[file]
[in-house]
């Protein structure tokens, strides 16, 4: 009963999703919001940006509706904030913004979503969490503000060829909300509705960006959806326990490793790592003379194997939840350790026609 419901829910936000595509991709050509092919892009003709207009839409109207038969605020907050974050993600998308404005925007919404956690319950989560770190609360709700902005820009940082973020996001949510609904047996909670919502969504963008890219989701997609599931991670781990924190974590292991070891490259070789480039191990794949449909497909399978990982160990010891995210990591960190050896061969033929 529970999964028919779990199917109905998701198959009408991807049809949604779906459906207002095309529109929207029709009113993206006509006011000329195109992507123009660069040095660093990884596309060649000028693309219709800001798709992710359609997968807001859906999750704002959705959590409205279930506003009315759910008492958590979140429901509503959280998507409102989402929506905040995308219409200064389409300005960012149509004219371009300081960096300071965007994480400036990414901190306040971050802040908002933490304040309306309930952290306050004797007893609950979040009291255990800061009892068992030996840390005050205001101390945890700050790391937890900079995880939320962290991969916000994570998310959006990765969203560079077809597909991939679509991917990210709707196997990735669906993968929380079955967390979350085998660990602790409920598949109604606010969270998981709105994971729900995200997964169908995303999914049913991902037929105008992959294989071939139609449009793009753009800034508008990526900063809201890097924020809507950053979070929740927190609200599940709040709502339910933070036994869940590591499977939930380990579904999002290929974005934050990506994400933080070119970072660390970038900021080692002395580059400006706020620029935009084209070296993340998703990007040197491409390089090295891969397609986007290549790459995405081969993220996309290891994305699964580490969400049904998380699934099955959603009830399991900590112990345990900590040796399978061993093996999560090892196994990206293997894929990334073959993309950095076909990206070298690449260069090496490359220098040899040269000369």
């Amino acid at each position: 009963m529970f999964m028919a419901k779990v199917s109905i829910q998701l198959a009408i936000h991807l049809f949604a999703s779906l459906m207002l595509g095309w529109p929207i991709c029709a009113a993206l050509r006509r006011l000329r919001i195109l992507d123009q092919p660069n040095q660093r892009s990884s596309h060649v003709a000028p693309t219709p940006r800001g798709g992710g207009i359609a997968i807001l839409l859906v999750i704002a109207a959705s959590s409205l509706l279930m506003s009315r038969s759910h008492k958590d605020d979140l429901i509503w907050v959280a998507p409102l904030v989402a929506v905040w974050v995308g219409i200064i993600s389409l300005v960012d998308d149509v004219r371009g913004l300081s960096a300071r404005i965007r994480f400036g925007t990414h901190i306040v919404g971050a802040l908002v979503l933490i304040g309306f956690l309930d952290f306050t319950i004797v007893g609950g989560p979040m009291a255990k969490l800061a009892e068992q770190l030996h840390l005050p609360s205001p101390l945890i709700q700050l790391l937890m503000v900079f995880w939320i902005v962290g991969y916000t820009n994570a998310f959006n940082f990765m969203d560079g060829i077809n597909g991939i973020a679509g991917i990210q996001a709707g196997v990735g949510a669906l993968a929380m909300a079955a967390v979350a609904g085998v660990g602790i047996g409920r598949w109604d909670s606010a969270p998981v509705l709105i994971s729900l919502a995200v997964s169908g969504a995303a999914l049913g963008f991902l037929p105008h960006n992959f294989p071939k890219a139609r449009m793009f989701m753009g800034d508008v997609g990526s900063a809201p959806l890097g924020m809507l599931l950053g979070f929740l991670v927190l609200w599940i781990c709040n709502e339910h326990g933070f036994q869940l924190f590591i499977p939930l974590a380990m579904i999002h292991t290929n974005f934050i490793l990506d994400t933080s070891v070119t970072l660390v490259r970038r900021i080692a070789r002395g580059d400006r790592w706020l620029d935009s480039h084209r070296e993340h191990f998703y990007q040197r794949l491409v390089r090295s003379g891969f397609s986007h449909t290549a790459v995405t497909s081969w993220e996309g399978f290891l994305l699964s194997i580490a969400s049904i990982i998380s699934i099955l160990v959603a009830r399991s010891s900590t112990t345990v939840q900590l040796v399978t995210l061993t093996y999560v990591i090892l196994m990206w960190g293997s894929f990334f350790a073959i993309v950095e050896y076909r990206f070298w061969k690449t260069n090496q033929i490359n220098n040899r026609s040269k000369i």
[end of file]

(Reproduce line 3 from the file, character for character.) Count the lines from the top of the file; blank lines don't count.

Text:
């Amino acid at each position: 009963m529970f999964m028919a419901k779990v199917s109905i829910q998701l198959a009408i936000h991807l049809f949604a999703s779906l459906m207002l595509g095309w529109p929207i991709c029709a009113a993206l050509r006509r006011l000329r919001i195109l992507d123009q092919p660069n040095q660093r892009s990884s596309h060649v003709a000028p693309t219709p940006r800001g798709g992710g207009i359609a997968i807001l839409l859906v999750i704002a109207a959705s959590s409205l509706l279930m506003s009315r038969s759910h008492k958590d605020d979140l429901i509503w907050v959280a998507p409102l904030v989402a929506v905040w974050v995308g219409i200064i993600s389409l300005v960012d998308d149509v004219r371009g913004l300081s960096a300071r404005i965007r994480f400036g925007t990414h901190i306040v919404g971050a802040l908002v979503l933490i304040g309306f956690l309930d952290f306050t319950i004797v007893g609950g989560p979040m009291a255990k969490l800061a009892e068992q770190l030996h840390l005050p609360s205001p101390l945890i709700q700050l790391l937890m503000v900079f995880w939320i902005v962290g991969y916000t820009n994570a998310f959006n940082f990765m969203d560079g060829i077809n597909g991939i973020a679509g991917i990210q996001a709707g196997v990735g949510a669906l993968a929380m909300a079955a967390v979350a609904g085998v660990g602790i047996g409920r598949w109604d909670s606010a969270p998981v509705l709105i994971s729900l919502a995200v997964s169908g969504a995303a999914l049913g963008f991902l037929p105008h960006n992959f294989p071939k890219a139609r449009m793009f989701m753009g800034d508008v997609g990526s900063a809201p959806l890097g924020m809507l599931l950053g979070f929740l991670v927190l609200w599940i781990c709040n709502e339910h326990g933070f036994q869940l924190f590591i499977p939930l974590a380990m579904i999002h292991t290929n974005f934050i490793l990506d994400t933080s070891v070119t970072l660390v490259r970038r900021i080692a070789r002395g580059d400006r790592w706020l620029d935009s480039h084209r070296e993340h191990f998703y990007q040197r794949l491409v390089r090295s003379g891969f397609s986007h449909t290549a790459v995405t497909s081969w993220e996309g399978f290891l994305l699964s194997i580490a969400s049904i990982i998380s699934i099955l160990v959603a009830r399991s010891s900590t112990t345990v939840q900590l040796v399978t995210l061993t093996y999560v990591i090892l196994m990206w960190g293997s894929f990334f350790a073959i993309v950095e050896y076909r990206f070298w061969k690449t260069n090496q033929i490359n220098n040899r026609s040269k000369i």